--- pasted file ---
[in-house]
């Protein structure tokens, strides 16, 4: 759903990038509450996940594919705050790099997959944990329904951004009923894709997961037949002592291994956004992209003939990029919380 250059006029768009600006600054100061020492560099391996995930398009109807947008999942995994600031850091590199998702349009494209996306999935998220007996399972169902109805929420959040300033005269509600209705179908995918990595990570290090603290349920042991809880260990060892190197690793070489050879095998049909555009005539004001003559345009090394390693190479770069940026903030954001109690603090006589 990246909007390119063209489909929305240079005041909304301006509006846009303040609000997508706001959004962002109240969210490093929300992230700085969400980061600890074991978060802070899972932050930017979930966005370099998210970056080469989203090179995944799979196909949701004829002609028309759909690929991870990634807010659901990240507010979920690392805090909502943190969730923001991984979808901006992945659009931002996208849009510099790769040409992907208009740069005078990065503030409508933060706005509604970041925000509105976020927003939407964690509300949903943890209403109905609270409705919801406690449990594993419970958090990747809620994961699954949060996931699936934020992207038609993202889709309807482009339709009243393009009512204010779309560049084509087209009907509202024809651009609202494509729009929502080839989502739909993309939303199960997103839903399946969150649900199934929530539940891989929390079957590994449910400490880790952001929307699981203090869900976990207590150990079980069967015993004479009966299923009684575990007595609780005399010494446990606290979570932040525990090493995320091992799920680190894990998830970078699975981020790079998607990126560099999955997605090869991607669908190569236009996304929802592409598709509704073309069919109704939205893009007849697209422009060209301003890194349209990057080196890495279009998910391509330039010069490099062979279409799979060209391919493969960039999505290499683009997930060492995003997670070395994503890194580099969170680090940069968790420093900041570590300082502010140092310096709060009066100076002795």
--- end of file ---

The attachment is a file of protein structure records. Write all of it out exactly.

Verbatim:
[in-house]
């Protein structure tokens, strides 16, 4: 759903990038509450996940594919705050790099997959944990329904951004009923894709997961037949002592291994956004992209003939990029919380 250059006029768009600006600054100061020492560099391996995930398009109807947008999942995994600031850091590199998702349009494209996306999935998220007996399972169902109805929420959040300033005269509600209705179908995918990595990570290090603290349920042991809880260990060892190197690793070489050879095998049909555009005539004001003559345009090394390693190479770069940026903030954001109690603090006589 990246909007390119063209489909929305240079005041909304301006509006846009303040609000997508706001959004962002109240969210490093929300992230700085969400980061600890074991978060802070899972932050930017979930966005370099998210970056080469989203090179995944799979196909949701004829002609028309759909690929991870990634807010659901990240507010979920690392805090909502943190969730923001991984979808901006992945659009931002996208849009510099790769040409992907208009740069005078990065503030409508933060706005509604970041925000509105976020927003939407964690509300949903943890209403109905609270409705919801406690449990594993419970958090990747809620994961699954949060996931699936934020992207038609993202889709309807482009339709009243393009009512204010779309560049084509087209009907509202024809651009609202494509729009929502080839989502739909993309939303199960997103839903399946969150649900199934929530539940891989929390079957590994449910400490880790952001929307699981203090869900976990207590150990079980069967015993004479009966299923009684575990007595609780005399010494446990606290979570932040525990090493995320091992799920680190894990998830970078699975981020790079998607990126560099999955997605090869991607669908190569236009996304929802592409598709509704073309069919109704939205893009007849697209422009060209301003890194349209990057080196890495279009998910391509330039010069490099062979279409799979060209391919493969960039999505290499683009997930060492995003997670070395994503890194580099969170680090940069968790420093900041570590300082502010140092310096709060009066100076002795």